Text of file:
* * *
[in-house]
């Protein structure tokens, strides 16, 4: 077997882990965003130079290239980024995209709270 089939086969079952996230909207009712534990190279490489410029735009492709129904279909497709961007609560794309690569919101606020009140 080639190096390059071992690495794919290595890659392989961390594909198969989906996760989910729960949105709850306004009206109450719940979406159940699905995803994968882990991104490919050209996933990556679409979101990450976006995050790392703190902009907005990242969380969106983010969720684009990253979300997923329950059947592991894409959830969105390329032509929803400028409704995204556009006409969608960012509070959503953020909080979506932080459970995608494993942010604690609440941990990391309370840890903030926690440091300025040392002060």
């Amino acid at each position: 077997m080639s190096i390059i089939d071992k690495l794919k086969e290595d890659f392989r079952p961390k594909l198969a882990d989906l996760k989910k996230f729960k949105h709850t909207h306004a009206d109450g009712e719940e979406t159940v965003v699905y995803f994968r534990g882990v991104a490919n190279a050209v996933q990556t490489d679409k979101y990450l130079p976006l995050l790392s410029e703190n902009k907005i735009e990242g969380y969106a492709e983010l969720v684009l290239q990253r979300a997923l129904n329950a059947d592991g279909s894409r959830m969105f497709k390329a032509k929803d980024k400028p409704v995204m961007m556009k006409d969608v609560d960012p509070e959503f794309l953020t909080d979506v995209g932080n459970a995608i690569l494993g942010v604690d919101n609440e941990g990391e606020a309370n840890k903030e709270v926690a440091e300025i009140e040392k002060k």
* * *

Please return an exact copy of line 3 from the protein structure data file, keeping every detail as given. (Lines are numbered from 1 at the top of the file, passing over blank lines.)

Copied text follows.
């Amino acid at each position: 077997m080639s190096i390059i089939d071992k690495l794919k086969e290595d890659f392989r079952p961390k594909l198969a882990d989906l996760k989910k996230f729960k949105h709850t909207h306004a009206d109450g009712e719940e979406t159940v965003v699905y995803f994968r534990g882990v991104a490919n190279a050209v996933q990556t490489d679409k979101y990450l130079p976006l995050l790392s410029e703190n902009k907005i735009e990242g969380y969106a492709e983010l969720v684009l290239q990253r979300a997923l129904n329950a059947d592991g279909s894409r959830m969105f497709k390329a032509k929803d980024k400028p409704v995204m961007m556009k006409d969608v609560d960012p509070e959503f794309l953020t909080d979506v995209g932080n459970a995608i690569l494993g942010v604690d919101n609440e941990g990391e606020a309370n840890k903030e709270v926690a440091e300025i009140e040392k002060k």